In a report filed at the Los Angeles Times's Politics Now blog earlier today, Washington Bureau reporter James Oliphant relayed a number of whoppers delivered by Vice President Joe Biden without anything resembling a challenge.
Breaking Biden's bilge into three sections, they involve his claim about the historical origins of the Tea Party, which Biden characterized as a collection of "barbarians" only a month ago (and as "terrorists" two month ago); his hit at Bank of America and its $5 monthly fee for debit-card use; and the nature of the "bailouts" which followed the passage of the Troubled Asset Relief Program (TARP) in the fall of 2008. In this first part, I will go after what Biden said about the Tea Party. An excerpt from Oliphant's writeup follows the jump (bolds are mine throughout):
This afternoon, Jack Coleman at NewsBusters noted how MSNBC's Rachel Maddow took a shot at GOP presidential candidate Herman Cain for supposedly "taking a month off the campaign trail -- taking a month off -- to go on a book tour."
The original source for this "claim" is a very poorly written and quite deceptively headlined October 3 item at the Christian Science Monitor by David Grant. The trouble is, Grant badly distorted an item at MSNBC's First Read blog which, while quite critical of Cain, said nothing about "suspending" or "taking a month off" from the campaign (internal links are in original; paragraph breaks added by me):
The Conference Board's September Consumer Confidence Survey came out this morning. Overall, it rose very slightly from a miserable 45.2 to a still-miserable 45.4. Consumers' assessment of near-term prospects slid from 34.3 to in August to 32.5, while their longer-term outlook improved from 52.4 to 54.0.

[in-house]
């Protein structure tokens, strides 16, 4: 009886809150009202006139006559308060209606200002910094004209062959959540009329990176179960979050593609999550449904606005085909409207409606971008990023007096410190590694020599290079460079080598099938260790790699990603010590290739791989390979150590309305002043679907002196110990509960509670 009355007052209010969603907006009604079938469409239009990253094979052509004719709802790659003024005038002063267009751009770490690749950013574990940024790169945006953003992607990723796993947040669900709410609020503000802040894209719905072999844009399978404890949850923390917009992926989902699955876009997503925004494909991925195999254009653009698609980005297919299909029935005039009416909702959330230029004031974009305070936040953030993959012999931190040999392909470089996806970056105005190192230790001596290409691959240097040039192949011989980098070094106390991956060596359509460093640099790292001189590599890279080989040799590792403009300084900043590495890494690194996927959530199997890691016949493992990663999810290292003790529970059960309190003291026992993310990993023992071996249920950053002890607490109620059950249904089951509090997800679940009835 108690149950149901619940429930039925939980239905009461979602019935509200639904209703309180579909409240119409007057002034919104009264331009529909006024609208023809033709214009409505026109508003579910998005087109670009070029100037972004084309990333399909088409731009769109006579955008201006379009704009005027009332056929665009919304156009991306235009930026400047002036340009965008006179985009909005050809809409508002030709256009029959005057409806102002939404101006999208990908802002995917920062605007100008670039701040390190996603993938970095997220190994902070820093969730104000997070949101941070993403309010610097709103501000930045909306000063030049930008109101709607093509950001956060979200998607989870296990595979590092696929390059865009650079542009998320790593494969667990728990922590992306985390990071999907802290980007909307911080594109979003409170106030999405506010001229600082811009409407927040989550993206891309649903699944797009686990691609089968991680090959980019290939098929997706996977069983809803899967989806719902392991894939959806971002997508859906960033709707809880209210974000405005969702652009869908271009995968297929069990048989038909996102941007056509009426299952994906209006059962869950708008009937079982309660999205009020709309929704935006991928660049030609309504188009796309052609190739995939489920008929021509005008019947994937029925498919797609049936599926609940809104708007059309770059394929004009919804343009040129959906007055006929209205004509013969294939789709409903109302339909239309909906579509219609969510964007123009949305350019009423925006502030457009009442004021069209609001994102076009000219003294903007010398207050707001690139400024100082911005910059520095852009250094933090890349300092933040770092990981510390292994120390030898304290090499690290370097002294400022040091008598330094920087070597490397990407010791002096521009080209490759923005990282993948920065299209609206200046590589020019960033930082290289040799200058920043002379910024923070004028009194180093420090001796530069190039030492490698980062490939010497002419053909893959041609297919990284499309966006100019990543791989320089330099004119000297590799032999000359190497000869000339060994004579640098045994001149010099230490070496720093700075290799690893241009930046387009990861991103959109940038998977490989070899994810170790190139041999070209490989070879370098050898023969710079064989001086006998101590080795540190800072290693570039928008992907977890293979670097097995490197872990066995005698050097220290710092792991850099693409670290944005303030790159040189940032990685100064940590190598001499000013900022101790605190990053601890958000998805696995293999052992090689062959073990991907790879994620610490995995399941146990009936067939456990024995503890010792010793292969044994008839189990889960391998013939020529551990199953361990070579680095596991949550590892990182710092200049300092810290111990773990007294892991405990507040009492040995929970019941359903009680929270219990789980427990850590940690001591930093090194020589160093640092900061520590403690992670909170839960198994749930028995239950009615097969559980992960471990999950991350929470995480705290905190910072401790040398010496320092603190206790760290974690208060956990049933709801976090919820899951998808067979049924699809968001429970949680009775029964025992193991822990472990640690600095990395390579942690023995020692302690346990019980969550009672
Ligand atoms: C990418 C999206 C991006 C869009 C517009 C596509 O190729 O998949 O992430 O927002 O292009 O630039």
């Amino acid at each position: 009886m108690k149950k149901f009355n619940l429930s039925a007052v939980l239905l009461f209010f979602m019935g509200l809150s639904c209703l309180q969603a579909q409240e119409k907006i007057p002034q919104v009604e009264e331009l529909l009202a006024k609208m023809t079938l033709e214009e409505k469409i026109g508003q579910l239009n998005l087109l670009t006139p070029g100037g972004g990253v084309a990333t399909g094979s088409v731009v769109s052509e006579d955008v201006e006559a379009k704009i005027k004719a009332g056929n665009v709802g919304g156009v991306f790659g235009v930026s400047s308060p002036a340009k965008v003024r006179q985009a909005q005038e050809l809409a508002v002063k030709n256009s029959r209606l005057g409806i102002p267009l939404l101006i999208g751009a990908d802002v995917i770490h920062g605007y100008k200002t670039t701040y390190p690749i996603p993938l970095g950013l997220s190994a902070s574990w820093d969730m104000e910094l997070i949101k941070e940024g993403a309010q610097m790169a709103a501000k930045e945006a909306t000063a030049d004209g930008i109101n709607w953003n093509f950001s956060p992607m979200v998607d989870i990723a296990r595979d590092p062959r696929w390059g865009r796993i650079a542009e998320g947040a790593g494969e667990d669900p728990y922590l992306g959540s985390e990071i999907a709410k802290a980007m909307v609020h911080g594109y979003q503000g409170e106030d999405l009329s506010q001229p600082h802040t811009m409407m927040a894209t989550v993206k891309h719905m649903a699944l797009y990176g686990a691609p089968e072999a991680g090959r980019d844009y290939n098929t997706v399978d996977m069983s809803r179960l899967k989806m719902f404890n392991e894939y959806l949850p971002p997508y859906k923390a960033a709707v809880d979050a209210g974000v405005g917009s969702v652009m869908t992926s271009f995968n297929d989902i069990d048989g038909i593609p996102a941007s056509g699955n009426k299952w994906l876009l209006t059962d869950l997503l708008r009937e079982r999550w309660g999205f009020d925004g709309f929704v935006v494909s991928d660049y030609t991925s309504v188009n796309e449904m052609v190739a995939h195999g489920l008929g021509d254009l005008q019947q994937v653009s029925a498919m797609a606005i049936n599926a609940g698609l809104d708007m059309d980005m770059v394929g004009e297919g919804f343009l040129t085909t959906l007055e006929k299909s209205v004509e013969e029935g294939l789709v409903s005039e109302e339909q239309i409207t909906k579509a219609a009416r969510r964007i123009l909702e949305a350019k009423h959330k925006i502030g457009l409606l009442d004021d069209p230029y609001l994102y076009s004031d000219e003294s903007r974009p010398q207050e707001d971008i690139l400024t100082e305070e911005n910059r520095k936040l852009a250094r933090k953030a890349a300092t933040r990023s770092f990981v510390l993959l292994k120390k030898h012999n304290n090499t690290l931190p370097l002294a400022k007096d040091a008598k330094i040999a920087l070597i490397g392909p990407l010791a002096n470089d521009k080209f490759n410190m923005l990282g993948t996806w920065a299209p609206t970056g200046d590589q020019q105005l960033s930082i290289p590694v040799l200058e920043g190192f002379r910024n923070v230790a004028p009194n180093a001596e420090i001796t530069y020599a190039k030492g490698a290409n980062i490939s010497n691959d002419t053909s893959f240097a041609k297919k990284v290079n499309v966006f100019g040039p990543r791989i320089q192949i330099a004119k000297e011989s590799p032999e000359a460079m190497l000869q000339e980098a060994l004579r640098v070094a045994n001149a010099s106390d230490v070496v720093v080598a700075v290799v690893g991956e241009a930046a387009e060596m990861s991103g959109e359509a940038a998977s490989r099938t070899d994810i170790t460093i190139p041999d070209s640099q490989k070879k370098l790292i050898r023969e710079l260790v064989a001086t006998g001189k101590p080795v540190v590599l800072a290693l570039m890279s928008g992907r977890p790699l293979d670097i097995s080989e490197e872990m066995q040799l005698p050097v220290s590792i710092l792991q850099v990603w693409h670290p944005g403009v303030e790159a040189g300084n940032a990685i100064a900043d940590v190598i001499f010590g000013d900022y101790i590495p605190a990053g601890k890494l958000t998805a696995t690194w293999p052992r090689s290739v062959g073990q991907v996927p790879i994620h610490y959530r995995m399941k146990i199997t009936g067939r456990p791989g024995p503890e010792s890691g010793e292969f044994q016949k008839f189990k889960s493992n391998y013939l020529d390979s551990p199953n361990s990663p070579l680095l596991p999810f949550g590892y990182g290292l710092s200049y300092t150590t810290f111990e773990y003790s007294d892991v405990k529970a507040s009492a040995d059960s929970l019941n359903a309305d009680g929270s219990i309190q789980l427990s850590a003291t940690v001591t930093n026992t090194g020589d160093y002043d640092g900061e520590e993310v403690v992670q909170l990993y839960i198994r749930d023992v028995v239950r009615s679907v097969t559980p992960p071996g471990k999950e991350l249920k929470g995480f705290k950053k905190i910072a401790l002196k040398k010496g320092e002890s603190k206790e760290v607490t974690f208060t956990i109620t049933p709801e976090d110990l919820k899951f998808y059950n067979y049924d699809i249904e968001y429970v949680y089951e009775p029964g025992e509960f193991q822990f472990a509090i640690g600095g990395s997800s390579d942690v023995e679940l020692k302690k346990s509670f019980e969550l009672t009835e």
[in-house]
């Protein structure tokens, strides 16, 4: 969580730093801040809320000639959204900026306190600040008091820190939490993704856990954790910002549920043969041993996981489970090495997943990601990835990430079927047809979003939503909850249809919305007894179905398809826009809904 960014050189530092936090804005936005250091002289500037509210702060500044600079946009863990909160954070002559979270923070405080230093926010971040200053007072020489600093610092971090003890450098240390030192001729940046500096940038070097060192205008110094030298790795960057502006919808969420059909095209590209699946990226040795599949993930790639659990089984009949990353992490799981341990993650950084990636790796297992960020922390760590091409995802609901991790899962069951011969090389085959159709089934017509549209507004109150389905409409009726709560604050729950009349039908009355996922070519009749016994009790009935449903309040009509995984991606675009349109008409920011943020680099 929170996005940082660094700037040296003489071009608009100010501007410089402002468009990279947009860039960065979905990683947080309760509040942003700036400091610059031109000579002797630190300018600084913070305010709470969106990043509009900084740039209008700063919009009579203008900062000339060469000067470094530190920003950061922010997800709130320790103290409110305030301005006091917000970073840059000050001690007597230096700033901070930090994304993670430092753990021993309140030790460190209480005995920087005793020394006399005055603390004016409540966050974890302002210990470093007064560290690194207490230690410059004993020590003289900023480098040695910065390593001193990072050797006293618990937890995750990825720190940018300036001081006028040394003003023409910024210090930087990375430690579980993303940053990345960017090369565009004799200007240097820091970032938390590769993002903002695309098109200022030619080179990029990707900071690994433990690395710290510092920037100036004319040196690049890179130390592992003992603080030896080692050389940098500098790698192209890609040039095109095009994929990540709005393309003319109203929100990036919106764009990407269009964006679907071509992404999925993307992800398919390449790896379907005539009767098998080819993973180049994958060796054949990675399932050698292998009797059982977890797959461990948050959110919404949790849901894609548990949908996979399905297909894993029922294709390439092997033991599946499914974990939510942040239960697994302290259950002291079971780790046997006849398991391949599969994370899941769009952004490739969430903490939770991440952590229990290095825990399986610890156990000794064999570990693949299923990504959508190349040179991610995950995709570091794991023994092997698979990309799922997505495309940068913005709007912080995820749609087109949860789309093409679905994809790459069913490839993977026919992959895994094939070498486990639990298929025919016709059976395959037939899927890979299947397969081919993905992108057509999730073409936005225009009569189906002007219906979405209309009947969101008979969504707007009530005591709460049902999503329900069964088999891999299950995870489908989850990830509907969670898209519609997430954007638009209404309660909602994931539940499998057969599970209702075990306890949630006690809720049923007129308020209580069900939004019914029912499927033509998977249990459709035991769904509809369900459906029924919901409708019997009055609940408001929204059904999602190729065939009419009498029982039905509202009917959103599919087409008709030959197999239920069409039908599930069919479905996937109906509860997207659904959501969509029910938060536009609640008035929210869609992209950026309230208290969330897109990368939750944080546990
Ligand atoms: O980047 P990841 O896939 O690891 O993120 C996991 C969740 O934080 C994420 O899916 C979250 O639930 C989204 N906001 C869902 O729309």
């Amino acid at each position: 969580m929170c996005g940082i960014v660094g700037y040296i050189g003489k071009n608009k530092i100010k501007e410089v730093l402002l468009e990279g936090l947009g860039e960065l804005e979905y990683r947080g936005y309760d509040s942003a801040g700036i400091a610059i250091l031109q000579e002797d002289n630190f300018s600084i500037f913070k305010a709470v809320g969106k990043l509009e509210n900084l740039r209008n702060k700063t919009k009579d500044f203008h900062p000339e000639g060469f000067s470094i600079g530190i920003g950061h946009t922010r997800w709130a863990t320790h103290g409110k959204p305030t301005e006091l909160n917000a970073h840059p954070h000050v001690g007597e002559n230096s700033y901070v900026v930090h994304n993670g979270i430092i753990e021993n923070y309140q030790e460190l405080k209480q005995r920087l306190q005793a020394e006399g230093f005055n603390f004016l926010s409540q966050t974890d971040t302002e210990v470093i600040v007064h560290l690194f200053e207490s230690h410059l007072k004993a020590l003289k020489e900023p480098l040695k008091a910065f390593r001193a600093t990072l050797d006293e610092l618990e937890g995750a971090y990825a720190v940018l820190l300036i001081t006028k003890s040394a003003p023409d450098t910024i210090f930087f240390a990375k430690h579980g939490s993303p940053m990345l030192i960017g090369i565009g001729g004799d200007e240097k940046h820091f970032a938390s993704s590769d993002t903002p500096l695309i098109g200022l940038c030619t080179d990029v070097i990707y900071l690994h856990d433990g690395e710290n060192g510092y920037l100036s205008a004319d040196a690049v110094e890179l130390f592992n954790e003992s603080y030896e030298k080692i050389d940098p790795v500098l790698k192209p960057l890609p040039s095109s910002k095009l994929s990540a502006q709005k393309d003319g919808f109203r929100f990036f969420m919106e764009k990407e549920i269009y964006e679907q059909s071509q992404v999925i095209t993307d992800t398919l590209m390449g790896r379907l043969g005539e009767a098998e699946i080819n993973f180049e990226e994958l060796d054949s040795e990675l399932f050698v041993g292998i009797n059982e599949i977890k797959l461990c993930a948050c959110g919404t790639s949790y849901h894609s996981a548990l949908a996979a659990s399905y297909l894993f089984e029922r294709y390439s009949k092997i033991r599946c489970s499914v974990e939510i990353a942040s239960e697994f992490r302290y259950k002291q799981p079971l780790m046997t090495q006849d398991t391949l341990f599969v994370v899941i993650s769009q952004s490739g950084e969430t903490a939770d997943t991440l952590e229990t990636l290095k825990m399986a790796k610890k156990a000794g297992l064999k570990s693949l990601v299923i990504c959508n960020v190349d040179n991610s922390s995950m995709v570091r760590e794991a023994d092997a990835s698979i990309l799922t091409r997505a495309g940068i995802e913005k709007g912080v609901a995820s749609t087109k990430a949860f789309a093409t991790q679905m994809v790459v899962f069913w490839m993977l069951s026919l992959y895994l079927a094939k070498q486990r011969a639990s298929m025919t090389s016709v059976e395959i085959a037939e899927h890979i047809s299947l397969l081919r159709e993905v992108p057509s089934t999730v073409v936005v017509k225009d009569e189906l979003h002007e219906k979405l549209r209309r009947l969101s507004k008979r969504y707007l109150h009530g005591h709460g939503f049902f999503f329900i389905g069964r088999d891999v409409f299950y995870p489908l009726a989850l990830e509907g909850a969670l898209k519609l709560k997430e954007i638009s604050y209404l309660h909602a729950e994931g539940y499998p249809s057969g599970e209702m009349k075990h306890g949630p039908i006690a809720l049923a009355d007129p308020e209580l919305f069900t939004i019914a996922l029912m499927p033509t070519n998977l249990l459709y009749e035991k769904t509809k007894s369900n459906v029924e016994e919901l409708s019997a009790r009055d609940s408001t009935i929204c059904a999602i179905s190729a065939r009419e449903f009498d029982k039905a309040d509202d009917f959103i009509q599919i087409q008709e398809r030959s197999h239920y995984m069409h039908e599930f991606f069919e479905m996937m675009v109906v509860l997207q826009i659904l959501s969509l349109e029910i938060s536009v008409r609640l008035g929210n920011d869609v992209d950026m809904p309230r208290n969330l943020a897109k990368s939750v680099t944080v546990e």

At the Associated Press (saved here for future reference, fair use and discussion purposes), Retail Writer Anne D'Innocenzio characterized the element of the report relating to jobs thusly:
Friday at the UN (text here), Palestinian Authority President Mahmoud Abbas accused Israel of engaging in "ethnic cleansing."
Earlier, in a speech to 200 supposed "senior representatives of the Palestinian community in the U.S." (would that include Gaza flotilla organizers and Barack Obama pals Bill Ayers and Bernadine Dohrn? Just askin'), Abbas declared, as relayed by Ynetnews.com, that "They talk to us about the Jewish state, but I respond to them with a final answer: We shall not recognize a Jewish state."
Given that there would hardly be a point to covering Abbas's speech if readers knew of the just-cited statements, it's hardly surprising that the press is also in a non-recognition mode:
The paper of record for upstate New York is at it again, letting their readers know that Republicans and Tea Party members should essentially do as they say, not as they do.
The Albany Times Union has criticized Republicans for playing political games with a recently defeated bill that provides $3.65 billion for disaster assistance.The problem, it seems, is that the bill included offsets for such aid - $1.5 billion in cuts to the Advanced Technology Vehicles Manufacturing loan program.
Sometimes, media bias is all about the headline . . . The New York Times has a decent piece this morning detailing the background that led to the approval by the Obama admin of more than a half-billion in loan guarantees to the soon-to-go-kaput Solyndra solar firm. The article paints a picture of an Obama admin that was eager to get the money out the door and was heavily lobbied by Solyndra and its major player who was a big Obama fund-raiser.